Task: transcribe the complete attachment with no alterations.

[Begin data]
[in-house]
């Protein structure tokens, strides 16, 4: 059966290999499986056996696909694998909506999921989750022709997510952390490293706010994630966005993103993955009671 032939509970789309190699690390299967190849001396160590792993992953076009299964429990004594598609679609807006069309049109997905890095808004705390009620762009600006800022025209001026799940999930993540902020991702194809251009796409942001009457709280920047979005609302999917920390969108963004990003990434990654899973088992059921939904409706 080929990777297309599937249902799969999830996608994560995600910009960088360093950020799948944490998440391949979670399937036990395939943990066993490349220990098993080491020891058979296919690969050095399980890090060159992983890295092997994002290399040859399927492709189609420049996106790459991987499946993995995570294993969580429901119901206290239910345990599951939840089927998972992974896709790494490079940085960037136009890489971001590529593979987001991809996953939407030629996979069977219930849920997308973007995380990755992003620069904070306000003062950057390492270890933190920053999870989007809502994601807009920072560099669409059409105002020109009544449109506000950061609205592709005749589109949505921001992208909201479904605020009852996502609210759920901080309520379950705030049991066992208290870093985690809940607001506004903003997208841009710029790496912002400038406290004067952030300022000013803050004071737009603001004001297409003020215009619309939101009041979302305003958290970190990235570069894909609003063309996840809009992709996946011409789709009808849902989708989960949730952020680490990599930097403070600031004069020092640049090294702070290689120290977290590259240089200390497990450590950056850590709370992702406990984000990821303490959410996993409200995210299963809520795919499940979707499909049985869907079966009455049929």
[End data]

[in-house]
């Protein structure tokens, strides 16, 4: 059966290999499986056996696909694998909506999921989750022709997510952390490293706010994630966005993103993955009671 032939509970789309190699690390299967190849001396160590792993992953076009299964429990004594598609679609807006069309049109997905890095808004705390009620762009600006800022025209001026799940999930993540902020991702194809251009796409942001009457709280920047979005609302999917920390969108963004990003990434990654899973088992059921939904409706 080929990777297309599937249902799969999830996608994560995600910009960088360093950020799948944490998440391949979670399937036990395939943990066993490349220990098993080491020891058979296919690969050095399980890090060159992983890295092997994002290399040859399927492709189609420049996106790459991987499946993995995570294993969580429901119901206290239910345990599951939840089927998972992974896709790494490079940085960037136009890489971001590529593979987001991809996953939407030629996979069977219930849920997308973007995380990755992003620069904070306000003062950057390492270890933190920053999870989007809502994601807009920072560099669409059409105002020109009544449109506000950061609205592709005749589109949505921001992208909201479904605020009852996502609210759920901080309520379950705030049991066992208290870093985690809940607001506004903003997208841009710029790496912002400038406290004067952030300022000013803050004071737009603001004001297409003020215009619309939101009041979302305003958290970190990235570069894909609003063309996840809009992709996946011409789709009808849902989708989960949730952020680490990599930097403070600031004069020092640049090294702070290689120290977290590259240089200390497990450590950056850590709370992702406990984000990821303490959410996993409200995210299963809520795919499940979707499909049985869907079966009455049929």